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                                                  No, they told you the feature was going to be removed with months in advance. Provided docs on how to to take your data out, and links to alternative solutions for the feature. Your data should have been saved into two different backups: one OPML on your Desktop, and the bookmarks should still be there, they’d just be normal bookmarks instead of live bookmarks.

                                                  If this didn’t happen, then it is a bug and even though I am really sorry for you, it is the case that the only possible solution is to fill a bug report and try to figure out why the documented process failed so that it doesn’t happen to someone else.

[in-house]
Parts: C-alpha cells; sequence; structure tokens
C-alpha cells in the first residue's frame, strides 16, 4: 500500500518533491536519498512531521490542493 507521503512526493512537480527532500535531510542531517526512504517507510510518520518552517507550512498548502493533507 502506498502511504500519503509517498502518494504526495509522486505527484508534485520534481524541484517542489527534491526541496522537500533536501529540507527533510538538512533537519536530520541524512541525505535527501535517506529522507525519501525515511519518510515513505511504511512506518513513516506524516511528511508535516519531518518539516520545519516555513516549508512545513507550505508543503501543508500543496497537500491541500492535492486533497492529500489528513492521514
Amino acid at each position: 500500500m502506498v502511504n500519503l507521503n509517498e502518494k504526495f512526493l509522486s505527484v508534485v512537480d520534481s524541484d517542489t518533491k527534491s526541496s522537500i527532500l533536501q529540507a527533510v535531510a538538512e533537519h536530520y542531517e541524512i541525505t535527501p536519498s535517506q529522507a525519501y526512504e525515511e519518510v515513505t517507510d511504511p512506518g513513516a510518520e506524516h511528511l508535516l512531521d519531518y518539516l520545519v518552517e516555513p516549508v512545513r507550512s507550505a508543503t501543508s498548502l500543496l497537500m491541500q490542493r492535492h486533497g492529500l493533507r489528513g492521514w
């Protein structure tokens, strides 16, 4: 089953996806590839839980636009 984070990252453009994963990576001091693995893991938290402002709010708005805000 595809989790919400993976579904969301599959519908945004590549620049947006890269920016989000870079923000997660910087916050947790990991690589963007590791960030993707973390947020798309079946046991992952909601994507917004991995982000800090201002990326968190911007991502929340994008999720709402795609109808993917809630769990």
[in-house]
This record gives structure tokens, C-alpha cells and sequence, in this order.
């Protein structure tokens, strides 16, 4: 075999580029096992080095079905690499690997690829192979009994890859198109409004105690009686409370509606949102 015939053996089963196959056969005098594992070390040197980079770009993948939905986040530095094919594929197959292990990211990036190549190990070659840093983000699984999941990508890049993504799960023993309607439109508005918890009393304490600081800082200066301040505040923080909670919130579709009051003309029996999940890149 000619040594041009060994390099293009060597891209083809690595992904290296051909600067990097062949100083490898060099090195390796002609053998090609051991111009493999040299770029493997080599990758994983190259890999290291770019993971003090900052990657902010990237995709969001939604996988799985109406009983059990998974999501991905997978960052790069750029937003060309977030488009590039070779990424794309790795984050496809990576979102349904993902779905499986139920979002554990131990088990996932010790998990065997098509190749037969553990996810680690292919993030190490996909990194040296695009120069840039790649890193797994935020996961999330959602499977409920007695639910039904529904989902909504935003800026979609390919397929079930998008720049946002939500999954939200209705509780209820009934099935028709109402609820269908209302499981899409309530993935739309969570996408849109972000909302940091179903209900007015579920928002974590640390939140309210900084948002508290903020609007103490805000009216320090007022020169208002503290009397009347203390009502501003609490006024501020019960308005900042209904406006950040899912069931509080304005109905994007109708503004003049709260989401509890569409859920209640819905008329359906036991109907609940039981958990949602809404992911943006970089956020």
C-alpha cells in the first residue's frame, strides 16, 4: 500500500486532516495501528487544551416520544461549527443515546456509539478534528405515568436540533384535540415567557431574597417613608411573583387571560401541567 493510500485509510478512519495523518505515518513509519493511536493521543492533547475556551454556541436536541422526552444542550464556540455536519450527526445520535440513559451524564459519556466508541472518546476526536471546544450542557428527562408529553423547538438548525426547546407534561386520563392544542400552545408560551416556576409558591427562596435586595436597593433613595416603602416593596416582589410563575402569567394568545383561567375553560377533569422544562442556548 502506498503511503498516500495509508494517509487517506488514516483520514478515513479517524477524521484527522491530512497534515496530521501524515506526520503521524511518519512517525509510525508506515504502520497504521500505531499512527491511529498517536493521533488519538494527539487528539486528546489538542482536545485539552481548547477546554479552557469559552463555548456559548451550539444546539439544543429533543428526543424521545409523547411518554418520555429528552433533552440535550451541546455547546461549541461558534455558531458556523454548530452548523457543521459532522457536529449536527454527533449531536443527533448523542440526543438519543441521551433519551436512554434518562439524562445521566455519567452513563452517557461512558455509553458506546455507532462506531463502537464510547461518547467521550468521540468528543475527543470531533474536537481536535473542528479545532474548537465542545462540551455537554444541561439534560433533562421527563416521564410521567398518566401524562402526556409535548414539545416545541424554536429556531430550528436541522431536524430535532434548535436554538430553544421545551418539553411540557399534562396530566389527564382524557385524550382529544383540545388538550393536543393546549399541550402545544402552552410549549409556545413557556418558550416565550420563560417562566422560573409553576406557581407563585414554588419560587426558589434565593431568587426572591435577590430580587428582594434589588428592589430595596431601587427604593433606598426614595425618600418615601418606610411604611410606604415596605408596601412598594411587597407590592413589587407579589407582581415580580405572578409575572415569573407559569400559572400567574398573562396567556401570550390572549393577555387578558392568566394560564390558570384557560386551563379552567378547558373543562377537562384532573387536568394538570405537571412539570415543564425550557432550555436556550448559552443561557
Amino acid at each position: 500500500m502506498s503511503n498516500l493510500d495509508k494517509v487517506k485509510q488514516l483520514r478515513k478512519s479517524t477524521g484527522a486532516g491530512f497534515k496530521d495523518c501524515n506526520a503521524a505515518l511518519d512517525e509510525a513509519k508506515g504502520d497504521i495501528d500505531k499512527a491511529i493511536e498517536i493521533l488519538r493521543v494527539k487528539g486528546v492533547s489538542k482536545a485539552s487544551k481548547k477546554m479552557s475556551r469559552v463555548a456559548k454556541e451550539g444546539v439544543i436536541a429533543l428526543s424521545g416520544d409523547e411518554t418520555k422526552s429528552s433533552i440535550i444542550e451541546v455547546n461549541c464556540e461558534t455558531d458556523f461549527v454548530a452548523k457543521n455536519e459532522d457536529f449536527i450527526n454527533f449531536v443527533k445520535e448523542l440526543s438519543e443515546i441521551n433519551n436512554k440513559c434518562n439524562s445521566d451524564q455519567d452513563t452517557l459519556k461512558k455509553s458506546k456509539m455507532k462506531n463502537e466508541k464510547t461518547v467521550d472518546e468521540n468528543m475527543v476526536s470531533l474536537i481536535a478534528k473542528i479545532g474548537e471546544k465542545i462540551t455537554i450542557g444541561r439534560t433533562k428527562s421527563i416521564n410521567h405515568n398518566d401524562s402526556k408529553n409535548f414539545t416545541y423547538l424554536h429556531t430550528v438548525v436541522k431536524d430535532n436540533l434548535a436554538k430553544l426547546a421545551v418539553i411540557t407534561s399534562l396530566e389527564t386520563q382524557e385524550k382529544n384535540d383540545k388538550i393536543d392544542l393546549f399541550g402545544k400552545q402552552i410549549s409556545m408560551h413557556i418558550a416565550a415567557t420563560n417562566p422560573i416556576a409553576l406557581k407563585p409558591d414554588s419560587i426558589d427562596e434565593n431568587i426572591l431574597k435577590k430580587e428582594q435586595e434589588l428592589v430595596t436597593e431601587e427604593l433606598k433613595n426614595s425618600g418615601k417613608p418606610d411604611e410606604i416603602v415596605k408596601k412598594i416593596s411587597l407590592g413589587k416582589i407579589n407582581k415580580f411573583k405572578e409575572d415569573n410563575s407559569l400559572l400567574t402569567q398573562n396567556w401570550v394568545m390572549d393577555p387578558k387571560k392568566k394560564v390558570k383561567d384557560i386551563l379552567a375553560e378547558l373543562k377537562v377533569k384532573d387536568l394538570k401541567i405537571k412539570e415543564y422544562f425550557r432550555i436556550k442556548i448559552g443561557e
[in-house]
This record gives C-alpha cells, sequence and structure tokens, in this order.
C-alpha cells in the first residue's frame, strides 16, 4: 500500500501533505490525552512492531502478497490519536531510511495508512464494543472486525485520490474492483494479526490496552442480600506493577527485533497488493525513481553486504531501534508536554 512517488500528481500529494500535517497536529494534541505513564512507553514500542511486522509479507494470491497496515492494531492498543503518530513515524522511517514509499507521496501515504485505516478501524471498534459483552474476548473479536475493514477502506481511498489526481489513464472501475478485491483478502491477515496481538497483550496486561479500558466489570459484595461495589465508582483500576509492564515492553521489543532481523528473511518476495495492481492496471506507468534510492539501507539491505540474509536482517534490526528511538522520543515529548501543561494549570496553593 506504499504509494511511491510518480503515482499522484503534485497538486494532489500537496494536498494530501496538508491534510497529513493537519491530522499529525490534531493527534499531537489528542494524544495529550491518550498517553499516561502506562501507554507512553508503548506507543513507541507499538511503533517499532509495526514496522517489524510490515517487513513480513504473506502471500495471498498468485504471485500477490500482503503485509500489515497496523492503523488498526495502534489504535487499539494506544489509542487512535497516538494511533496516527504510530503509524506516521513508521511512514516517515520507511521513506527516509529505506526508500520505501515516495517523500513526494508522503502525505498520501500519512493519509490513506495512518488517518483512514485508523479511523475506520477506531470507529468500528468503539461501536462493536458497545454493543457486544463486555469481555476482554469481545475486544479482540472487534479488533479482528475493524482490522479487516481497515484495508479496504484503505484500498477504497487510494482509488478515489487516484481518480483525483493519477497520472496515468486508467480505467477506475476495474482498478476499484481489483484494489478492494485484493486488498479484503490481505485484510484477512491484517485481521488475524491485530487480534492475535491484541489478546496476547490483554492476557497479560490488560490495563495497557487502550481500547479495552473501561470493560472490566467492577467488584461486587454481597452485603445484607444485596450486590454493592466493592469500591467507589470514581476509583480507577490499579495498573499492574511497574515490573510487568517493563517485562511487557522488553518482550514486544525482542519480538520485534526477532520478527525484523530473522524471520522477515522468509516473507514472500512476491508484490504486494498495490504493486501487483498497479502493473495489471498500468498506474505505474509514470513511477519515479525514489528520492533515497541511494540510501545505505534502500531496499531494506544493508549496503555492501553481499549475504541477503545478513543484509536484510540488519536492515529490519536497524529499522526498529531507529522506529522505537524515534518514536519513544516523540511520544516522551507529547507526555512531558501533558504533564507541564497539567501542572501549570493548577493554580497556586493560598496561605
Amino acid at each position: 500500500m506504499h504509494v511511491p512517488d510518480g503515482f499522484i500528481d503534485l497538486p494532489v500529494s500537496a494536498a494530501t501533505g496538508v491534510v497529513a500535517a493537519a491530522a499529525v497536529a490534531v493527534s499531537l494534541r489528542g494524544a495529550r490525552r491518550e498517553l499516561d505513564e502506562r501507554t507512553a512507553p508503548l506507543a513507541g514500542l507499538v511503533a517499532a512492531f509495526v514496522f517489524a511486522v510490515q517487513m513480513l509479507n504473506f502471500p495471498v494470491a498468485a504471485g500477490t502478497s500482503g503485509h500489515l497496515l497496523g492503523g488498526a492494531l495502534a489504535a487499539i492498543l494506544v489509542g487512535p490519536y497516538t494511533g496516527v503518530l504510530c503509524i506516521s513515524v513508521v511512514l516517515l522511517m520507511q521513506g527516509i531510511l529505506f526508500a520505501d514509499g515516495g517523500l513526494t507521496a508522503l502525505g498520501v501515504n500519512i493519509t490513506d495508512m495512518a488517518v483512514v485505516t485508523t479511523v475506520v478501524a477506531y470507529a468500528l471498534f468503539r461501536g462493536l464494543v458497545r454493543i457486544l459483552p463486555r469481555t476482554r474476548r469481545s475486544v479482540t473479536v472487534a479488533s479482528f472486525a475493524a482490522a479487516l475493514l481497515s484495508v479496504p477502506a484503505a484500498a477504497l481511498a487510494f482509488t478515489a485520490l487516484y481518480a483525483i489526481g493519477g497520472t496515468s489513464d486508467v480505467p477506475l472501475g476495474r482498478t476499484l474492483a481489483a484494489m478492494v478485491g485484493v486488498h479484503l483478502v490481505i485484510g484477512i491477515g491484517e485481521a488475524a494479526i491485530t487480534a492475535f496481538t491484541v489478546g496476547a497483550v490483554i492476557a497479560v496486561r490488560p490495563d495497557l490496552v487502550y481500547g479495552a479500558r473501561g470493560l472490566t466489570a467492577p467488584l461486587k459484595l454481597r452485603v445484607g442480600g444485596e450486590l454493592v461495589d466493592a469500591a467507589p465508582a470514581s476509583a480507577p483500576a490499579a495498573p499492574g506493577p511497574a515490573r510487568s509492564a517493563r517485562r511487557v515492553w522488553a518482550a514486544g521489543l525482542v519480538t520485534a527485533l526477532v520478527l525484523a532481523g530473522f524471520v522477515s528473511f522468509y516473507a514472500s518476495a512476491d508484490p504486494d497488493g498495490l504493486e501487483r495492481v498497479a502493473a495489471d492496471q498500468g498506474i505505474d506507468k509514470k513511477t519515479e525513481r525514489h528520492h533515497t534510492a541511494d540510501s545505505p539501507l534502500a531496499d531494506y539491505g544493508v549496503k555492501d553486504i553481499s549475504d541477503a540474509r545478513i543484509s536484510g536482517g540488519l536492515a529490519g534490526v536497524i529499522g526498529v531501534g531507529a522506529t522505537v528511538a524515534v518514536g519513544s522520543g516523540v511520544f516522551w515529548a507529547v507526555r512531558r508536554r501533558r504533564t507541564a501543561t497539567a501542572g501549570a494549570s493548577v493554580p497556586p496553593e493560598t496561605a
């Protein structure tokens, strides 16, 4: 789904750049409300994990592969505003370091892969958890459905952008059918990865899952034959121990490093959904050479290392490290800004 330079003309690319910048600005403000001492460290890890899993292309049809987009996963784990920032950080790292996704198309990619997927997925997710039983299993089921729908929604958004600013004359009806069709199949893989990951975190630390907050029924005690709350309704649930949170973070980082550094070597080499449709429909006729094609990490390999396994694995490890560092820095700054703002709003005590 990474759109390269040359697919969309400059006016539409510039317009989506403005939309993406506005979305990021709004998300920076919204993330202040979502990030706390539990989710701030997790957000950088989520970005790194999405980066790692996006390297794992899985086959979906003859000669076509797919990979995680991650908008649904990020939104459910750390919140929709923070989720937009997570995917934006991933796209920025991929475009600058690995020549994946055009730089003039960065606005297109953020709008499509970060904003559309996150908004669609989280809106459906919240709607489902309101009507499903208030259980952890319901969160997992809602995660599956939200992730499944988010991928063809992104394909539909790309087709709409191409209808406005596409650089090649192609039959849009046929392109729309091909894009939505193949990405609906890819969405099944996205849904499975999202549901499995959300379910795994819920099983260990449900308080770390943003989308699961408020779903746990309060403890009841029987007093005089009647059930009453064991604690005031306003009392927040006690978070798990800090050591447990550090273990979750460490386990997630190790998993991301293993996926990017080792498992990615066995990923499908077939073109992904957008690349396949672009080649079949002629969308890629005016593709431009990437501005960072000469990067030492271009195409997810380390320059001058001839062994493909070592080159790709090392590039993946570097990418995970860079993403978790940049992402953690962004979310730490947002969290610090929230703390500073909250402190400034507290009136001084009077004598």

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                                    I would financially support a fork of Firefox with all the garbage removed. The home page bullshit, Pocket, all the automatic requests made without user action, and more that I probably don’t know of.

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                                      At least Firefox does allow us to disable anything we don’t want/need.

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                                        Not everything. Try running Wireshark before you open Firefox and see if you can configure it to produce zero requests on startup. I tried that last week and there was a request to firefox.settings.services.mozilla.com that I think there’s no about:config setting to disable.